Inflation is a natural process, as it usually ebbs and flows between 1% and 2% for the western world. In Europe, the European Central Bank (ECB) aims to keep it steady around 2%, which is considered to be the optimal level for economic growth and prosperity. To be able to manage inflation and keep countries running smoothly, governments often have to intervene and manipulate market factors to keep inflation steady.
Sometimes the intervening parties may make a decision too late – or an incorrect decision – which could plunge a thriving economy into turmoil. Bitcoin could potentially solve this issue thanks to its decentralized nature and limited supply. In many ways Bitcoin could be used as a preventative measure against hyperinflation, but also as a form of financial escape for those who are already stuck within an economy plunging deeper into hyperinflation.
Managing Inflation in Fiat Currencies
If the inflation rate begins to rise above 2% in the Eurozone, the ECB imposes a series of credit restrictions – such as interest rate adjustments. By increasing interest rates, it makes the cost of borrowing money more expensive. This means mortgage rates will go up and credit card rates will also rise. This is designed to stop consumer spending and slow down the economic growth, which in turn will reduce the inflation rate.
Once the inflation rate goes back down to an acceptable level and remains there for a while, the ECB will most likely lower interest rates again. However, if inflation looks like it will fall below 1%, the ECB will implement what is known as quantitative easing. This essentially controls the rate at which new money is printed and reduction of interest rates.
This reduction of rates means consumers will have more spending power as loans are cheaper and credit card rates are lower. This, in turn, means more people can afford to spend freely, helping the economy to expand and grow. Once inflation is back at stable levels again and remains there, the ECB will most likely slightly increase inflation rates.
When it all Goes Wrong
These processes are in place to prevent economic collapses, but they rely on governments to control the supply of money and interest rates very carefully. When a government comes along that isn’t so good at managing the country’s finances, it all goes wrong very quickly.
This is the current situation in Venezuela, where inflation has climbed so high, it is now called hyperinflation. Venezuela’s economy relies solely on oil exports, and up until the oil price crash in 2014, it was a very prosperous and wealthy country. Poorly controlled responses to the crash in oil price lead to inflation spiralling out of control. Within 2 years, the Venezuelan GDP had fallen by 18.6% and inflation hit 800%.
How can Bitcoin Solve Hyperinflation?
The Venezuelan currency – the Bolivar – has been devalued to the extent of becoming virtually worthless. To buy simple items – such as a loaf of bread – people need to fill a wheelbarrow with cash. At the time of writing, to buy 1 BTC it would cost 51.8 billion bolivar. Even if Venezuelans had bought Bitcoin when it was at valued at $20,000, they would still be better off than if they had just held bolivars.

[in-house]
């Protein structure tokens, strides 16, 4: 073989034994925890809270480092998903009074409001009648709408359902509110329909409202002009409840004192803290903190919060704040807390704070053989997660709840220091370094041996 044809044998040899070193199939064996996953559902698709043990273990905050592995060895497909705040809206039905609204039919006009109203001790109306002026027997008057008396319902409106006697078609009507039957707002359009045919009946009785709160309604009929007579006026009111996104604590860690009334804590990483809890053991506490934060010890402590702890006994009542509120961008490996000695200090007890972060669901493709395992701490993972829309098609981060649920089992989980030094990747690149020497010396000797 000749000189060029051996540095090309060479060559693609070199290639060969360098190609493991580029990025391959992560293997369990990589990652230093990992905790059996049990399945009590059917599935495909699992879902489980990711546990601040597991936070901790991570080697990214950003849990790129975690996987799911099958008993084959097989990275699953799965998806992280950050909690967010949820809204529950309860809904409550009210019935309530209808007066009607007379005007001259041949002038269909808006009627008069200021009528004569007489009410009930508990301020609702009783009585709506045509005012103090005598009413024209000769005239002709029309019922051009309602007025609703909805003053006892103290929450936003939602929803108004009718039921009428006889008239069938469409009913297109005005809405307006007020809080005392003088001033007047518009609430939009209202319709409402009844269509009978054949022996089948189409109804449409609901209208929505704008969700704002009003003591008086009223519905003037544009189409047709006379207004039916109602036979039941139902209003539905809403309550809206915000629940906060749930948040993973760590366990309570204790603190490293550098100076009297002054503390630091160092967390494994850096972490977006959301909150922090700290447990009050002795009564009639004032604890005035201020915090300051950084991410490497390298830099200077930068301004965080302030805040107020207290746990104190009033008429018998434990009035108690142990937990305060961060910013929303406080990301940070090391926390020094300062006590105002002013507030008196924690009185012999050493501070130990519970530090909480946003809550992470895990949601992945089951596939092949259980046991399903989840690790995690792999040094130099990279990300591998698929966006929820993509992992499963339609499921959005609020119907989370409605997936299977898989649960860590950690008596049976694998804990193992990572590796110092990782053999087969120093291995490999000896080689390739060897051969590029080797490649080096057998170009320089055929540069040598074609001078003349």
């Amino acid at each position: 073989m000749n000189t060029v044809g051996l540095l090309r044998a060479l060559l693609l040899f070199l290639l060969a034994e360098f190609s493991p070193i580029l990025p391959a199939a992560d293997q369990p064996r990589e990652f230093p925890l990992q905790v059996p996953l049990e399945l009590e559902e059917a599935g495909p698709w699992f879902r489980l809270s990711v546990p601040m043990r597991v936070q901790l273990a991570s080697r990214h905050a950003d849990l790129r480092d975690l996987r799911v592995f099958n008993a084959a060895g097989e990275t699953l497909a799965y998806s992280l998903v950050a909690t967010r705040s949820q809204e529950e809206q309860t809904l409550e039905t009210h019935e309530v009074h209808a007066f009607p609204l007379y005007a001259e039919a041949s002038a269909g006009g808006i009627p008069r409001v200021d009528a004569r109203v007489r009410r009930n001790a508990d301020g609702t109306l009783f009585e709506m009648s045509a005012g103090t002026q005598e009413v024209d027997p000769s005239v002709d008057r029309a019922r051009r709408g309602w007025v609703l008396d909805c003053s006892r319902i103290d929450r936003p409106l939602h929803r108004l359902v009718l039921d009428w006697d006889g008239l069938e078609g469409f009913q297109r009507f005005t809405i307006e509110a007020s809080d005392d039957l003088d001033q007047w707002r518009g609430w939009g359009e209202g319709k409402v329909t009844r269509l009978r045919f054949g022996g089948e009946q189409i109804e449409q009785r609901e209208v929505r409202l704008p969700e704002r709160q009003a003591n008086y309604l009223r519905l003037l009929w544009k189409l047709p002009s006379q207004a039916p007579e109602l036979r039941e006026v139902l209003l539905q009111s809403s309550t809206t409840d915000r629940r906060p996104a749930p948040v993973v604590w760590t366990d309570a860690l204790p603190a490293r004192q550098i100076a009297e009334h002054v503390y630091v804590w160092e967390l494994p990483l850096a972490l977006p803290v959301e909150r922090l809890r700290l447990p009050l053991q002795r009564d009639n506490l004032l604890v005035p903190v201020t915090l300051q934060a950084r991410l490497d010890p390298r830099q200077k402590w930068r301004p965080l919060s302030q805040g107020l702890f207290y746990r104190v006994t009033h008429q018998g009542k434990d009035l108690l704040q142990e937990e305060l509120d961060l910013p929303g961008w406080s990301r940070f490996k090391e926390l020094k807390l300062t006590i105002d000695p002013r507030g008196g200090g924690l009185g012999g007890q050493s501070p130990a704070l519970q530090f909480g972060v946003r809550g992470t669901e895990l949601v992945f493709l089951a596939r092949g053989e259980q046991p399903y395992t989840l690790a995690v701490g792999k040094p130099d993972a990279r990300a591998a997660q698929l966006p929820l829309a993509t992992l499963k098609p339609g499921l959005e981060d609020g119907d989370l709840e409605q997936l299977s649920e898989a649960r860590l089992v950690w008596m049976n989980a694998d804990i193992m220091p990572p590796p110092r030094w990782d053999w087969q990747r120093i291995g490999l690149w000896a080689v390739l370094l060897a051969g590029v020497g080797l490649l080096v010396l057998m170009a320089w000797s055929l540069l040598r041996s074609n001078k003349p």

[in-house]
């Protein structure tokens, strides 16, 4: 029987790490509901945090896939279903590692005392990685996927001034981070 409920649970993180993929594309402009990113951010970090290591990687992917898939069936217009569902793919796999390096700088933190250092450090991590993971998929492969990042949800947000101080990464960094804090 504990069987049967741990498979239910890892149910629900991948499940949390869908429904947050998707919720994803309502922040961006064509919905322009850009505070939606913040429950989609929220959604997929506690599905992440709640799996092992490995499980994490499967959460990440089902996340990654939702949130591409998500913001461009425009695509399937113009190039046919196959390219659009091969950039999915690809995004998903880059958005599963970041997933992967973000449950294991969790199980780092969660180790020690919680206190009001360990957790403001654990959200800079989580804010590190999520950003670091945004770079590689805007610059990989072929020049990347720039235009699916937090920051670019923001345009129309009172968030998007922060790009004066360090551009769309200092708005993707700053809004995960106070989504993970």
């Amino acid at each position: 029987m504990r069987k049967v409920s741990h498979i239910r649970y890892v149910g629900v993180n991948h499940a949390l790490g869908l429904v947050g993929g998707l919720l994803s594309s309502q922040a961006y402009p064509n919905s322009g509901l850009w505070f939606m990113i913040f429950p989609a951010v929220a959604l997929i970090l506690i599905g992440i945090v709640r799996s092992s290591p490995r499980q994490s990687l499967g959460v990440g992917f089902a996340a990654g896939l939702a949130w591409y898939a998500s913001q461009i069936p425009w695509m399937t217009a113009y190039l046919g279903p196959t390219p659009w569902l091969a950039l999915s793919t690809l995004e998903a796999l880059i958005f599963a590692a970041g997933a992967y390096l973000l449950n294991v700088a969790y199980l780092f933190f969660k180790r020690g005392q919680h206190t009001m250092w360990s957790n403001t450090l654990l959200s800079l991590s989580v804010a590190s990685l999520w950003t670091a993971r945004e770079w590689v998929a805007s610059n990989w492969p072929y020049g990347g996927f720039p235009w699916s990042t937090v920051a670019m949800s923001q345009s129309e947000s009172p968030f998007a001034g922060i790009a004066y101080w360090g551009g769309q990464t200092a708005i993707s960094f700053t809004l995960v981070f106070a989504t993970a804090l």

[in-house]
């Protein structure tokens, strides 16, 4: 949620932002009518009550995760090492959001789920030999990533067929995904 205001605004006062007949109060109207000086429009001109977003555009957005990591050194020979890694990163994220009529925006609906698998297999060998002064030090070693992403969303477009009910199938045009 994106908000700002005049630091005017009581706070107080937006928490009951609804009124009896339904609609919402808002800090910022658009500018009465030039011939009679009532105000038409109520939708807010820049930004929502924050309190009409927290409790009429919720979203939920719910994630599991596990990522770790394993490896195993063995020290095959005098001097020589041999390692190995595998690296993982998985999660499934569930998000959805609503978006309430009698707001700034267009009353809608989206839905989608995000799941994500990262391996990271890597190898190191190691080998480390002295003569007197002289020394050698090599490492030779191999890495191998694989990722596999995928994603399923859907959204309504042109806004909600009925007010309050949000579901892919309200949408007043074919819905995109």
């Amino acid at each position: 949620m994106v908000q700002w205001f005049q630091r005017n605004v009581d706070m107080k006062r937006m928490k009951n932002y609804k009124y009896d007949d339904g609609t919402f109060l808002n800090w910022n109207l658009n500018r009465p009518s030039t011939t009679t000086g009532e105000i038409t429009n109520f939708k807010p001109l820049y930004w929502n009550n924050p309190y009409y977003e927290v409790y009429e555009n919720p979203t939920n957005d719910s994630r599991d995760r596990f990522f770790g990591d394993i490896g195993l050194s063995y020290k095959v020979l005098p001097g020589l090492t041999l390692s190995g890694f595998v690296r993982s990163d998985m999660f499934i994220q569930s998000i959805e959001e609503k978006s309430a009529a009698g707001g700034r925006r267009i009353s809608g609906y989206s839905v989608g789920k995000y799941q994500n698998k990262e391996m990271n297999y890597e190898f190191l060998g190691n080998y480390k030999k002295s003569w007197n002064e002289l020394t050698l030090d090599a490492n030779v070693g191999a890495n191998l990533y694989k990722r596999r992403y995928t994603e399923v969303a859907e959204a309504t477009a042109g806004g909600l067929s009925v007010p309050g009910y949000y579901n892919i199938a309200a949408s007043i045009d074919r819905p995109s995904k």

This is where Bitcoin steps in. A government – or Satoshi Nakamoto himself for that matter – can’t simply “print” more Bitcoin, so there is a limited supply. This practically prevents inflation from occurring, as there would be a steady stream of Bitcoin passing around the world. The price of goods would fall each year slightly because of increased production rate, whilst the price of Bitcoin fundamentally stays the same. Over time, this will effectively mean Bitcoin has more purchasing power and thus increase the value.
The more Bitcoin is worth, the more incentive miners have to run their mining rigs and mine more Bitcoin. This extra supply of Bitcoin would then devalue the Bitcoin slightly and things would balance themselves out. Inflation and deflation are naturally controlled by a decentralized network of miners and consumers, not a government.
Working out the Kinks in the System
Currently, Bitcoin is very volatile, and this instability means that prices are unpredictable. This isn’t good for a currency, and until the price becomes more stable, it’s impractical and unfeasible to use it as a solitary currency. For example, Laszlo Hanyecz bought two pizzas back in 2010 for 10,000 BTC. That same amount of Bitcoin today would have bought him 3,986,871 Large Ultimate Cheese Lover’s Pizzas, if you include a $1 tip per pizza.
Also, once the last Bitcoin has been mined – estimated to be in 122 years’ time – there is no more incentive for the miners to run their operations. This will essentially cause Bitcoin to not work as there will be nobody to verify the transactions.
The Bottom Line on Bitcoin
Bitcoin has all the ingredients to solve hyperinflation as a replacement currency. With new improvements and layers being added all the time – such as the Lighting Network – there is real potential for it to replace failed fiat currencies. Earlier this week, Jeremy Alliare (Circle CEO) stated that he believes that all fiat currencies will be replaced by cryptos, giving more weight to this possibility.
Once all the Bitcoins have been mined, there needs to be a system put in place that will still reward miners for completing blocks to ensure that Bitcoin still works. Whether that is a fee-based system for using Bitcoin whereby the miner gets a small cut of every transaction, or the maximum number of total coins is increased, still needs to be decided.
For now, Bitcoin represents a great way to mitigate risks from depreciating currencies like the bolivar through investing, rather than use as an everyday currency. However, if a nation is to test using Bitcoin as a currency, Venezuela stands a great candidate given its current economic state.